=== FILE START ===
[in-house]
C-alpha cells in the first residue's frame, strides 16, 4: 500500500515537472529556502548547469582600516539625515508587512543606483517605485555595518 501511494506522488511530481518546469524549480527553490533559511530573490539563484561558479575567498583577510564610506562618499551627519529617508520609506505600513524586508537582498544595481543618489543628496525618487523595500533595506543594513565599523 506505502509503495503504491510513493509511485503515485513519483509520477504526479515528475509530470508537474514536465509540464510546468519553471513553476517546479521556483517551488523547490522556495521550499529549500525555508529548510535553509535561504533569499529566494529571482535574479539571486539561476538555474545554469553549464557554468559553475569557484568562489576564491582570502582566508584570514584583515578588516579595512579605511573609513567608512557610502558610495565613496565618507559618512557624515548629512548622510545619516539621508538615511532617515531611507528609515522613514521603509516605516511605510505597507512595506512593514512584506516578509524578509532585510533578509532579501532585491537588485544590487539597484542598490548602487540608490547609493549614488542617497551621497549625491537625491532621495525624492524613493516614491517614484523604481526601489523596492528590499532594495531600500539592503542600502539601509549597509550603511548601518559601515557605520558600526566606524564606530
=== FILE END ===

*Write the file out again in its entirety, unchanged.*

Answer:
[in-house]
C-alpha cells in the first residue's frame, strides 16, 4: 500500500515537472529556502548547469582600516539625515508587512543606483517605485555595518 501511494506522488511530481518546469524549480527553490533559511530573490539563484561558479575567498583577510564610506562618499551627519529617508520609506505600513524586508537582498544595481543618489543628496525618487523595500533595506543594513565599523 506505502509503495503504491510513493509511485503515485513519483509520477504526479515528475509530470508537474514536465509540464510546468519553471513553476517546479521556483517551488523547490522556495521550499529549500525555508529548510535553509535561504533569499529566494529571482535574479539571486539561476538555474545554469553549464557554468559553475569557484568562489576564491582570502582566508584570514584583515578588516579595512579605511573609513567608512557610502558610495565613496565618507559618512557624515548629512548622510545619516539621508538615511532617515531611507528609515522613514521603509516605516511605510505597507512595506512593514512584506516578509524578509532585510533578509532579501532585491537588485544590487539597484542598490548602487540608490547609493549614488542617497551621497549625491537625491532621495525624492524613493516614491517614484523604481526601489523596492528590499532594495531600500539592503542600502539601509549597509550603511548601518559601515557605520558600526566606524564606530